Hawaiian–Emperor seamount chain facts for kids

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Hawaii hotspot
The Pacific sea floor, showing the Hawaiian-Emperor seamount chain stretching northwest from the Hawaiian Islands

The Hawaiian–Emperor seamount chain is the Hawaiian Islands and the Emperor Seamounts: together they form a vast underwater mountain region of islands seamounts, atolls, shallows, banks and reefs. The line goes southeast to northwest beneath the northern Pacific Ocean; and many of the underwater mountains are guyots.

The seamount chain, with over 80 identified undersea volcanoes, stretches over 5,800 kilometres (3,600 mi) from the Aleutian Trench in the far northwest Pacific to the Loʻihi seamount, the youngest volcano in the chain, which lies about 35 kilometres (22 mi) southeast of the Island of Hawaiʻi.

The oldest age for the Emperor Seamounts is 81 million years, and comes from Detroit Seamount. However, Meiji Guyot, located to the north of Detroit Seamount, is likely somewhat older.

In 1963, geologist John Tuzo Wilson explained that the Hawaiian-Emperor seamount chain was created by a hotspot of volcanic activity that stood as the Pacific tectonic plate moved over it. This left a trail of volcanic islands and seamounts. A "bend" or "V" in the chain marks a shift in the movement of the Pacific plate some 47 million years ago, from a northward to a more northwesterly direction. The bend shows how a tectonic plate can shift direction suddenly. A look at the USGS map on the origin of the Hawaiian Islands clearly shows this "spearpoint".

Recent research shows that the hotspot itself may have moved with time. Some evidence comes from analysis of the orientation of the ancient magnetic field preserved by magnetite in ancient lava flows sampled at four seamounts.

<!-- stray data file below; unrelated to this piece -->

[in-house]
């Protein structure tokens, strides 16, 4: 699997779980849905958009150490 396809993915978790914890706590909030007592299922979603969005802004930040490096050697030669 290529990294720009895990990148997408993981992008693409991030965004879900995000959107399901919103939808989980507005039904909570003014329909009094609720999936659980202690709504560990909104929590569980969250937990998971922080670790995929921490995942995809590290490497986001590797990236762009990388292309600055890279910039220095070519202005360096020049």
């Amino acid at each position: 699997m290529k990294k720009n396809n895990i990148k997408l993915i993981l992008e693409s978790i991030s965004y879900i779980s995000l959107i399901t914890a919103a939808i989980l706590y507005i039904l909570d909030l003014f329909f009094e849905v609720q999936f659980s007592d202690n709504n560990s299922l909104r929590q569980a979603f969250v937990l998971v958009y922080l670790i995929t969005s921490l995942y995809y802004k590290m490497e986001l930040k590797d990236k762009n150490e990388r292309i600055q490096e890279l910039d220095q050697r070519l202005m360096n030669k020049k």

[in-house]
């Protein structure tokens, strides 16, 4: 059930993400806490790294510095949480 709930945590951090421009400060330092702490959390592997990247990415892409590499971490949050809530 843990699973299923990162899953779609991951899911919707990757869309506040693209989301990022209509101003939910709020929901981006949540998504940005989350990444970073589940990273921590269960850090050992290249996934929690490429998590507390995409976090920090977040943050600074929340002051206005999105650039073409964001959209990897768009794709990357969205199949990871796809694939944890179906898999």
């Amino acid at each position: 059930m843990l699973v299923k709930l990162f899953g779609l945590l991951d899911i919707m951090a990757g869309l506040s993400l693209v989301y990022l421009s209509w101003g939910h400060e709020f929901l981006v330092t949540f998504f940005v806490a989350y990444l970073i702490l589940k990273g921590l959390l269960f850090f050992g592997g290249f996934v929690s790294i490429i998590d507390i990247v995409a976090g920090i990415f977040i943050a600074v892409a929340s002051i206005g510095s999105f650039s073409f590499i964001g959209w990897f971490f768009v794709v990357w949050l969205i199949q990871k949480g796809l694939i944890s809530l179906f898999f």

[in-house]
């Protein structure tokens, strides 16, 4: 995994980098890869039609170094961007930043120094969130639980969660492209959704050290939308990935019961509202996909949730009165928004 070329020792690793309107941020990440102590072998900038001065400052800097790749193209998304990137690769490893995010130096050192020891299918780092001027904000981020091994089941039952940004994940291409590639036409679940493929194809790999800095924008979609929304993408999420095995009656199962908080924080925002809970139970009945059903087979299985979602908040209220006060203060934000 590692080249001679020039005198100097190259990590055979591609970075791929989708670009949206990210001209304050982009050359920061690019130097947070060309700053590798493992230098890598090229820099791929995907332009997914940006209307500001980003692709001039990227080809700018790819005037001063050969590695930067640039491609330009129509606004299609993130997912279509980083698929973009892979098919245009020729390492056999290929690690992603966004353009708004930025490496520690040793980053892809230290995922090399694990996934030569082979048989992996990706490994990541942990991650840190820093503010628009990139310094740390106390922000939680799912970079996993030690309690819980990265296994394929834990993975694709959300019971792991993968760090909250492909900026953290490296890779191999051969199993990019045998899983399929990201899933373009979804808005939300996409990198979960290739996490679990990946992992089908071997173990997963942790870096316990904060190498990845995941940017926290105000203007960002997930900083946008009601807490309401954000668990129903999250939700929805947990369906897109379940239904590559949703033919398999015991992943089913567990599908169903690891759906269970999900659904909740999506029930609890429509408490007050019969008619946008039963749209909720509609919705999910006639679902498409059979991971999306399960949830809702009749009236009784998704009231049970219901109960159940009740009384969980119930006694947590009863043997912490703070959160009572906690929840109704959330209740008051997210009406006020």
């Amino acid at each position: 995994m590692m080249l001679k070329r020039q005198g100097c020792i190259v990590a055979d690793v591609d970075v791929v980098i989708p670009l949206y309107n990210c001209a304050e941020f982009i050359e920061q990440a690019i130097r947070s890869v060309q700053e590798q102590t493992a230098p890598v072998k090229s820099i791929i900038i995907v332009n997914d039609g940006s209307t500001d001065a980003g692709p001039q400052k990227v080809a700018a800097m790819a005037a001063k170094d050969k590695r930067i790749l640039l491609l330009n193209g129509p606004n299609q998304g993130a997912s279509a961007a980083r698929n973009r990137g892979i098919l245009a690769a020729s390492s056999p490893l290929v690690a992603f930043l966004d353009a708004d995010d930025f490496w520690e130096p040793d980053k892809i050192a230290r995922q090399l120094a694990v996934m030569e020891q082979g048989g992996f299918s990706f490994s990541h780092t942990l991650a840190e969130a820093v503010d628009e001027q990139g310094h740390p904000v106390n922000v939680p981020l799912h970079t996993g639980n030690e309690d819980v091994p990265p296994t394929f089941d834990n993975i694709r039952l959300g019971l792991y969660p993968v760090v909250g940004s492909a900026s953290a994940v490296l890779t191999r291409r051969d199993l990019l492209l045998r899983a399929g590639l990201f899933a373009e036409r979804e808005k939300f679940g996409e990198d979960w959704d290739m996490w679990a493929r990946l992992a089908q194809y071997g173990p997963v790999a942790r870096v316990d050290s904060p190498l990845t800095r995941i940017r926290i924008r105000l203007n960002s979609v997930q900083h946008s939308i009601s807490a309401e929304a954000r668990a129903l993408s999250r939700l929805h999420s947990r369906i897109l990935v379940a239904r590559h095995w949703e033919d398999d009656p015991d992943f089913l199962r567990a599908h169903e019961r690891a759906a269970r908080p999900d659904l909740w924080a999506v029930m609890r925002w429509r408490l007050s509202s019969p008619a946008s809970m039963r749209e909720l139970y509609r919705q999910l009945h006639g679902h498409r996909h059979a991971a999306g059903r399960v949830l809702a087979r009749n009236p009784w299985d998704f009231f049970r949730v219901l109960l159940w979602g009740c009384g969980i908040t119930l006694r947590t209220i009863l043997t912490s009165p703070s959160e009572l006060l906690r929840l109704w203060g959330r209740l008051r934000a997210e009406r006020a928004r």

Emperor seamounts table

Name Type Coordinates Age Notes
Hancock Seamount 30°15′N 178°50′E / 30.25°N 178.833°E / 30.25; 178.833 27.7 to 38.7 million
Colahan Seamount 31°15′N 176°0′E / 31.25°N 176°E / 31.25; 176 K-Ar 38.7±0.2 million
Abbott Seamount 31°48′N 174°18′E / 31.8°N 174.3°E / 31.8; 174.3 K-Ar 41.5±0.3 million
Daikakuji Seamount 32°5.00′N 172°18′E / 32.083°N 172.3°E / 32.083; 172.3 K-Ar 42.4±2.3 and 46.7±0.1 million Also the name of a Buddhist temple in Kyoto, Daikaku-ji
Kammu Guyot 32°10′N 173°0′E / 32.167°N 173°E / 32.167; 173 42.4 to 43.4 million Named after Emperor Kammu, former ruler of Japan
Yūryaku Guyot 32°40.20′N 172°16.20′E / 32.67°N 172.27°E / 32.67; 172.27 K-Ar 43.4±1.6 million Named after Emperor Yūryaku, former ruler of Japan
Kimmei Seamount 33°40.84′N 171°38.07′E / 33.68067°N 171.6345°E / 33.68067; 171.6345 K-Ar 39.9±1.2 and 47.9±0.2 million Named after Emperor Kimmei, former ruler of Japan
Kōkō Guyot 35°15.00′N 171°35.00′E / 35.25°N 171.583°E / 35.25; 171.583 K-Ar 48.1±0.8, 50.4±0.1 (south side), and 52.6±0.8 (north side) million Named after Emperor Kōkō, former ruler of Japan
Ōjin Guyot 37°58.20′N 170°22.80′E / 37.97°N 170.38°E / 37.97; 170.38 K-Ar 55.2±0.7 million Named after Emperor Ōjin, former ruler of Japan
Jingū Guyot 38°50′N 171°15′E / 38.833°N 171.25°E / 38.833; 171.25 K-Ar 55.4±0.9 million Named after Empress Jingū, former ruler of Japan
Nintoku Guyot 41°4.80′N 170°34.20′E / 41.08°N 170.57°E / 41.08; 170.57 K-Ar 56.2±0.6 million Named after Emperor Nintoku, former ruler of Japan
Yōmei Seamount 42°18′N 170°24′E / 42.3°N 170.4°E / 42.3; 170.4 56.2 to 59.6 million Named after Emperor Yōmei, former ruler of Japan
Suiko Guyot 44°35′N 170°20′E / 44.583°N 170.333°E / 44.583; 170.333 K-Ar 59.6±0.6 (southern), 64.7±1.1 (central), and 60.9±0.3 million Named after Empress Suiko, former ruler of Japan
Detroit Guyot 51°28.80′N 167°36′E / 51.48°N 167.6°E / 51.48; 167.6 ~ 81 million Well-documented seamount, second-oldest
Meiji Guyot 53°12′N 164°30′E / 53.2°N 164.5°E / 53.2; 164.5 85 million Named after Emperor Meiji, former ruler of Japan; oldest known seamount in the chain

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